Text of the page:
I have always oscillated between the
poles of responsibility and wildness. Lately I’ve swung hard toward
the latter. Why not? It’s a fiercely beautiful time of year, I’m
gainfully unemployed, and [redacted due to explicit content]. Thanks
to a baffling stroke of luck, I’ve been spending a lot of time in a
beautiful, quiet mansion, full of old books and shifting light. My
life feels like someone else’s. The word “charmed” comes to mind;
I don’t know that it ever has before.
In a perfect world, summers are always
idle. At no other time of year does boredom feel so luxurious, so
earned. Sure, studies in Very Important Journals say the
structure of the American schoolyear hurts test scores—students should have smaller breaks throughout the
year rather than three months of indolence, some contend. Screw that. For reasons that are purely sentimental, I
violently oppose the eradication of summer break. Children should spend the hottest part of the
year in languor and laziness, aimlessly riding bikes, prostrate
before window A/C units, chasing after ice cream trucks, etc., now
and forever amen.
I won’t budge on this. Give me fireflies and lawn
chairs and cheap domestic beer in styrofoam coolers and hot days that
stretch on and on, until the sun finally slips off the edge of the
horizon and into the cold cosmos. When it comes to doing summer
right, time—specifically, too much of it—is the key ingredient.
It’s the special sauce.
I have so much time I’m flush with the
stuff; I feel filthy rich. Don’t get me wrong, I’m completely,
alarmingly broke, but I’ve worked and lived in the world enough to
know that there is no greater luxury than time. When you’re toiling
for an hourly wage, it’s a kind of delicacy. I remember the old
calculations: This fancy sandwich is worth two hours spent in my cubicle
and What should I do with this precious Saturday, scour the thrift
stores for secondhand furniture or renew my driver’s license?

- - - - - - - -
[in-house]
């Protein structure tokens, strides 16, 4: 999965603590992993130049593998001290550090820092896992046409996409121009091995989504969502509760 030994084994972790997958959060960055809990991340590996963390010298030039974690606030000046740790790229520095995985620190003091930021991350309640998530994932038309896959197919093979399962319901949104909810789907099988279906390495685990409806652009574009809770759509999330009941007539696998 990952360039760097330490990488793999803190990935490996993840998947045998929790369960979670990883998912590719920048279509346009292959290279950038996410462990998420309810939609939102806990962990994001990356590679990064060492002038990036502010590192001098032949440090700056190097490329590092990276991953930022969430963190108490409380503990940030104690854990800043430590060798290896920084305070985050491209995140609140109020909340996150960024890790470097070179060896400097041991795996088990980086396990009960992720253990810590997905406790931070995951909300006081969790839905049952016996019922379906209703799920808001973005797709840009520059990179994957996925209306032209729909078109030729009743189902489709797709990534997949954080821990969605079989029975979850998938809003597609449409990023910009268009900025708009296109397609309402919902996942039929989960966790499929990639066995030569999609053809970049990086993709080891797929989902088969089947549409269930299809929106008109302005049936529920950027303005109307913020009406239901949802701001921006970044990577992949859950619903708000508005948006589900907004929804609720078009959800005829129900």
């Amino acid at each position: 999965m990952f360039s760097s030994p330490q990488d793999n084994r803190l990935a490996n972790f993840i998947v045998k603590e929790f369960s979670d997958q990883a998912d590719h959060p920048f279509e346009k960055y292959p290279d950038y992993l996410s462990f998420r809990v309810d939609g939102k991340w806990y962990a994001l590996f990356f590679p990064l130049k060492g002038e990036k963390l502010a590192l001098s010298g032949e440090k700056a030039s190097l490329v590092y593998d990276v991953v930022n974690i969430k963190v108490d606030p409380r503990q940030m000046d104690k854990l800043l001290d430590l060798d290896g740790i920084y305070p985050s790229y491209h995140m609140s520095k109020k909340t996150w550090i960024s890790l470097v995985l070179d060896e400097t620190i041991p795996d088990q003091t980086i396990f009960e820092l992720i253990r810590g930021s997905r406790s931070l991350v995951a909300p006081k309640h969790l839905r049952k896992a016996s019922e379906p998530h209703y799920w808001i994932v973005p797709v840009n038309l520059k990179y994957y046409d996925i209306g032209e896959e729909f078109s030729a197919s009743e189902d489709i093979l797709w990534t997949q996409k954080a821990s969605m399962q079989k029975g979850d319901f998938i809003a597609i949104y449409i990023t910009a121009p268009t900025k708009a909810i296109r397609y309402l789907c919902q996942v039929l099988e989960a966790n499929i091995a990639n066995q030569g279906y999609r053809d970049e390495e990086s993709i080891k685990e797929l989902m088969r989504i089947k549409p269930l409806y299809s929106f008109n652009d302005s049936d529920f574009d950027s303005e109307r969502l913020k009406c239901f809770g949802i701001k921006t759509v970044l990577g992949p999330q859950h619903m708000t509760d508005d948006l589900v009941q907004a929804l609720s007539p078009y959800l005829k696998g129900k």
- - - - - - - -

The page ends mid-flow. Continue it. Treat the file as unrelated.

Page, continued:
But now the old punch-in/punch-out
times have no meaning and the days simply bleed into one another and
I sleep or I don’t and none of the old rules apply. That’s what I
keep coming back to, what I love most ardently about this season:
none of the old rules apply. Men slouch in parking lots shirtless,
pretty women sweat through their foundation, teenagers hang out of
open-air jeeps in muscle shirts at intersections. The lines holding
our world in careful order wear away, laying bare the live
electricity that animates all. It’s entropy in a nuclear summer
Besides time, the other key ingredient
for a summer done right is excess. I think this is why America is so
good at summer, because we’re notoriously good at excess. FIREWORK
EMPORIUMS. GRILLING THINGS THAT WERE SO UNNATURALLY FATTENED IN LIFE
THEY COULDN’T WALK RIGHT. MOVIES WITH 200% MORE EXPLOSIONS AND GORE,
VIEWED IN ALMOST-EMPTY THEATERS WITH THE AIR CRANKED SO HIGH YOU NEED
Nature gets it. The tomatoes fatten
until they fall off the vine to rot uselessly, the birds are too full
to eat any more cicadas. The other side of abundance is waste. This
is a necessary component.
Because I am committed to doing summer
right, I have lapsed into full-blown hedonism. That means earthy red
wines, good cheeses with fresh crusts of bread, cigarettes, and
[redacted]. So much [redacted]. It has been precisely one decade
since my last summer romance, the one that blew the lid off the
place. This feels significant somehow, the symmetry of it, as though
I’ve moved to another tree-ring.
The same way a lover does, summer
always smells like a few definable things and then some mysterious,
particular, addictive thing of its own making—honeysuckle, cut
grass, and what? What is it?
The question will haunt me until retirement age, I swear. Just
now I took my dog on a walk around the block. It was 9:00 p.m. It was
that bluish-purplish time best called “twilight,” or “gloaming”
if we’re feeling poetic. In front of a squat shotgun house, a teenage
girl did tricks with an LED hula hoop that ricocheted colors through
the night, and another girl sat on the stoop smacking her braces and
scrolling on her phone. A kid on a Razor scooter gabbed elementary
school gossip to his power-walking mom. The muffled, bass-heavy sound
of a band practice rose from somebody’s house. I could get used to
this, is what I’m saying. I could stay suspended here forever.